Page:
Strangers' donations help proud senior live with dignity, basic necessities
I’m writing you on behalf of an elderly woman who goes to our church. A neighbor of hers told us she needed help but could not help her. When I saw the elderly widow at church, I asked her if she would mind talking to me. When we met I asked her if she needed any help. She looked at me with a puzzled expression and said no. I told her I was just trying to help.
She just looked embarrassed, shook her head no and walked away. When I caught up to her, I noticed she was crying. She would not stop walking away and kept saying, “No, I am fine.” Could you please check on her?
-- Concerned Pastor
I had no phone number to call, just an address. I drove to the house in the middle of the afternoon. When I knocked on the door, I could hear a little dog barking. I knocked and waited. The dog stopped barking and seemed to go to a different room. I went to the back door and knocked again. The little dog started barking at that door. Then I heard a faint voice beckoning the dog. I raised my voice a little louder and said, “My name is Sal. Your church has sent me.” I mentioned the neighbor’s name as well. I waited patiently for a response.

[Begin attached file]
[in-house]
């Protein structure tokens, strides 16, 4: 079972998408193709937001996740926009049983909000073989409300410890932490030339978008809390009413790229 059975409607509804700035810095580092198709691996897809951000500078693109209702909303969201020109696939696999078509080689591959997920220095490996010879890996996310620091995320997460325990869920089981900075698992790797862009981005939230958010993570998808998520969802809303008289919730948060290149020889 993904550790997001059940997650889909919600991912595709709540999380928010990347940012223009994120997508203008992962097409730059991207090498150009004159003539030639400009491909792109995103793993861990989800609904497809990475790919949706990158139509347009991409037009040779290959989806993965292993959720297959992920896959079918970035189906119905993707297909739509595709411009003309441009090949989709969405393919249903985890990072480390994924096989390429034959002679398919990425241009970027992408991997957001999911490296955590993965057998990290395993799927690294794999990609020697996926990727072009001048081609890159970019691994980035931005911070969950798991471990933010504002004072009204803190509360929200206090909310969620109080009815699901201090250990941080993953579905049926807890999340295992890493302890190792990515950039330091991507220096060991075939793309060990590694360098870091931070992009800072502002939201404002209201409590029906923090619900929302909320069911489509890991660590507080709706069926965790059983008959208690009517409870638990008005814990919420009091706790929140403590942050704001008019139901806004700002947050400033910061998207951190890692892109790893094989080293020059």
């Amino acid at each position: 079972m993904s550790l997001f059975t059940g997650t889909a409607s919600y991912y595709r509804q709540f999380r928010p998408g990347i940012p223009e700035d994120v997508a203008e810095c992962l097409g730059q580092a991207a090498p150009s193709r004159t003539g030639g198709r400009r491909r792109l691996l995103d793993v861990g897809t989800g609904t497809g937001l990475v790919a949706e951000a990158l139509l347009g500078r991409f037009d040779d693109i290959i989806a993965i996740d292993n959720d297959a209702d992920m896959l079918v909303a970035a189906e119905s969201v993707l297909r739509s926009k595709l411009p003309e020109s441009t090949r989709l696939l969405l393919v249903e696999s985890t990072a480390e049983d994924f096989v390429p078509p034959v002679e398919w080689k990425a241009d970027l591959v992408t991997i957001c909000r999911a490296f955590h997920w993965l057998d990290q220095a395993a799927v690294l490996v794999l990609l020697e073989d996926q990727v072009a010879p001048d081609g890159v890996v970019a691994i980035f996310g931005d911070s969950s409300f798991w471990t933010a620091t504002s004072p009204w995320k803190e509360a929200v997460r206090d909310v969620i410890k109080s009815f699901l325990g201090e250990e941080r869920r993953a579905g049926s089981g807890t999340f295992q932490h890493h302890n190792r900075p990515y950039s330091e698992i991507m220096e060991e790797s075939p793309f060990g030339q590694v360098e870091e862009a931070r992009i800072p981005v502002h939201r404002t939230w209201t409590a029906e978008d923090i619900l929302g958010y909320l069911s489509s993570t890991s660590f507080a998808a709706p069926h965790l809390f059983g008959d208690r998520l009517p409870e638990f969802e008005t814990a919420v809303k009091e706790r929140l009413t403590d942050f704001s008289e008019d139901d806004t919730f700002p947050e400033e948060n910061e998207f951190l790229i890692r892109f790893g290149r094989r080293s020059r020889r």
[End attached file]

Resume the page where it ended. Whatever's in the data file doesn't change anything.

I heard some shuffling and the little dog was back at the door barking. This time the dog was accompanied by an elderly woman. She asked me through the window who I was and why I was there. I told her a good neighbor of hers and the minister from her church were concerned about her well-being. She opened the door and I offered her my identification, along with the names of the concerned neighbors and minister.